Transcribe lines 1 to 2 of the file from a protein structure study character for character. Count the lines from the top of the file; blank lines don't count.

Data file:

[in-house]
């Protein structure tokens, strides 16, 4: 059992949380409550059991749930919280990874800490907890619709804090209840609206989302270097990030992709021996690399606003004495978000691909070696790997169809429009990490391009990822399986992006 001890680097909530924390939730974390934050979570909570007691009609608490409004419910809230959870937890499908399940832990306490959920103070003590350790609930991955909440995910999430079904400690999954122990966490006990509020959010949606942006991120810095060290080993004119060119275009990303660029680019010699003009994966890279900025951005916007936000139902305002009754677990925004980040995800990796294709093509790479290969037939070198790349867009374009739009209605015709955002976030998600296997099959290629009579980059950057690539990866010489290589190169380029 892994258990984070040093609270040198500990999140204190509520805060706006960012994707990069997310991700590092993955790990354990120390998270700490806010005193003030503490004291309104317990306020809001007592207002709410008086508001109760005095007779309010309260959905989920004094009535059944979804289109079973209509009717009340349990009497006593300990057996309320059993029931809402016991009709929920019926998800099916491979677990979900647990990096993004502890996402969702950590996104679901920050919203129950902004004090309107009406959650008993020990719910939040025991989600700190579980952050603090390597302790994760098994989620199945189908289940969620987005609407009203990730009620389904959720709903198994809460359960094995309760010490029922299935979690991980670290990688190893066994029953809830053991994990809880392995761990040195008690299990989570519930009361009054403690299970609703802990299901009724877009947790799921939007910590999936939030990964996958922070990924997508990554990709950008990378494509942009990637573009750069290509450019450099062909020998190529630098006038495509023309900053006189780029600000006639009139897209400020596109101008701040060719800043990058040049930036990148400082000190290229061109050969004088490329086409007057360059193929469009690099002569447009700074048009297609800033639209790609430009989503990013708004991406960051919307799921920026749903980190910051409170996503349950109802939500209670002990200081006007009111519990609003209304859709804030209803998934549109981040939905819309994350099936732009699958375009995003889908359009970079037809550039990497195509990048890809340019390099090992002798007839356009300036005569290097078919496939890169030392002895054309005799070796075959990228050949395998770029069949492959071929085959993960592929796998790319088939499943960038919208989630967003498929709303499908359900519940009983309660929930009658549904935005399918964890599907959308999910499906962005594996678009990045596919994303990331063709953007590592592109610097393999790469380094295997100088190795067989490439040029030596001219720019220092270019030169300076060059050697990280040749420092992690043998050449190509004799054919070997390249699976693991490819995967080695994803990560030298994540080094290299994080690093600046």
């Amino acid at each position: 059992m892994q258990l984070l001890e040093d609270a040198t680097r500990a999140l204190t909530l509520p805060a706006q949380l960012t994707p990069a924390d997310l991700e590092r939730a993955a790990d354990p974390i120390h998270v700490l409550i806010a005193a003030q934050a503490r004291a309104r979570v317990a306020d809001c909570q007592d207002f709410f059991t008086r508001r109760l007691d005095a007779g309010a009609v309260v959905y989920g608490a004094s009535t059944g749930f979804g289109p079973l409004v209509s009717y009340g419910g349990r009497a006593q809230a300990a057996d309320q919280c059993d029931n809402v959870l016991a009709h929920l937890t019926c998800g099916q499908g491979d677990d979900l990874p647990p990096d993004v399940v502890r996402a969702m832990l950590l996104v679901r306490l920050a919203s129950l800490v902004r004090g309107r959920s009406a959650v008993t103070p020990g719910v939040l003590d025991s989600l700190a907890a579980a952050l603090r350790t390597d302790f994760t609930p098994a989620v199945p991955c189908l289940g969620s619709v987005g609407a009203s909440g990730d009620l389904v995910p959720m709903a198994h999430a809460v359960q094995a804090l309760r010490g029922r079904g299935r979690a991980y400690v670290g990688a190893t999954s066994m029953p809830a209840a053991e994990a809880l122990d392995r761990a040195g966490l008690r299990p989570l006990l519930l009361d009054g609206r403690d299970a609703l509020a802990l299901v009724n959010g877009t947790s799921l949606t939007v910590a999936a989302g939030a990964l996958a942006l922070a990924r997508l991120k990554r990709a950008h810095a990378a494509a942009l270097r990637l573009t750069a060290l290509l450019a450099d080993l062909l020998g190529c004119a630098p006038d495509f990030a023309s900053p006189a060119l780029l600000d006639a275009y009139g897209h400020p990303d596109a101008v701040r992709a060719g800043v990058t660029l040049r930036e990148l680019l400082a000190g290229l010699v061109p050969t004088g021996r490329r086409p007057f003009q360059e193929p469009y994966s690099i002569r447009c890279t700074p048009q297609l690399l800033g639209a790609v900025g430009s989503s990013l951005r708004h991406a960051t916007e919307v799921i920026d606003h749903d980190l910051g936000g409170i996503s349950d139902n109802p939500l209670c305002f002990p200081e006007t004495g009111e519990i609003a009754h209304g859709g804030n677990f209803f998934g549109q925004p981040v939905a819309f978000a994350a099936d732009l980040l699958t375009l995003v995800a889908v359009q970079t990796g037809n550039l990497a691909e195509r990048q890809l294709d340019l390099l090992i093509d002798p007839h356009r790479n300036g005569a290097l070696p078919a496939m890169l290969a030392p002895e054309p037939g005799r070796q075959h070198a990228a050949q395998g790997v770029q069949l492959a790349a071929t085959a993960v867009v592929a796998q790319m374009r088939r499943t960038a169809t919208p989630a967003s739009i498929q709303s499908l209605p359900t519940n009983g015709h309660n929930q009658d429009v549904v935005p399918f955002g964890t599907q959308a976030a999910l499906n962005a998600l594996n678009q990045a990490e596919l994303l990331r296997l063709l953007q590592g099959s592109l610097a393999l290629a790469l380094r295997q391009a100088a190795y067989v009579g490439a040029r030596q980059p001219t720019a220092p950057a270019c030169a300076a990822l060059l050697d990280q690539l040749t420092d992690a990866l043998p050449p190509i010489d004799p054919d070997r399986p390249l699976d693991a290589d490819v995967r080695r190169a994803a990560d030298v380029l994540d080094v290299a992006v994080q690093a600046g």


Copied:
[in-house]
């Protein structure tokens, strides 16, 4: 059992949380409550059991749930919280990874800490907890619709804090209840609206989302270097990030992709021996690399606003004495978000691909070696790997169809429009990490391009990822399986992006 001890680097909530924390939730974390934050979570909570007691009609608490409004419910809230959870937890499908399940832990306490959920103070003590350790609930991955909440995910999430079904400690999954122990966490006990509020959010949606942006991120810095060290080993004119060119275009990303660029680019010699003009994966890279900025951005916007936000139902305002009754677990925004980040995800990796294709093509790479290969037939070198790349867009374009739009209605015709955002976030998600296997099959290629009579980059950057690539990866010489290589190169380029 892994258990984070040093609270040198500990999140204190509520805060706006960012994707990069997310991700590092993955790990354990120390998270700490806010005193003030503490004291309104317990306020809001007592207002709410008086508001109760005095007779309010309260959905989920004094009535059944979804289109079973209509009717009340349990009497006593300990057996309320059993029931809402016991009709929920019926998800099916491979677990979900647990990096993004502890996402969702950590996104679901920050919203129950902004004090309107009406959650008993020990719910939040025991989600700190579980952050603090390597302790994760098994989620199945189908289940969620987005609407009203990730009620389904959720709903198994809460359960094995309760010490029922299935979690991980670290990688190893066994029953809830053991994990809880392995761990040195008690299990989570519930009361009054403690299970609703802990299901009724877009947790799921939007910590999936939030990964996958922070990924997508990554990709950008990378494509942009990637573009750069290509450019450099062909020998190529630098006038495509023309900053006189780029600000006639009139897209400020596109101008701040060719800043990058040049930036990148400082000190290229061109050969004088490329086409007057360059193929469009690099002569447009700074048009297609800033639209790609430009989503990013708004991406960051919307799921920026749903980190910051409170996503349950109802939500209670002990200081006007009111519990609003209304859709804030209803998934549109981040939905819309994350099936732009699958375009995003889908359009970079037809550039990497195509990048890809340019390099090992002798007839356009300036005569290097078919496939890169030392002895054309005799070796075959990228050949395998770029069949492959071929085959993960592929796998790319088939499943960038919208989630967003498929709303499908359900519940009983309660929930009658549904935005399918964890599907959308999910499906962005594996678009990045596919994303990331063709953007590592592109610097393999790469380094295997100088190795067989490439040029030596001219720019220092270019030169300076060059050697990280040749420092992690043998050449190509004799054919070997390249699976693991490819995967080695994803990560030298994540080094290299994080690093600046």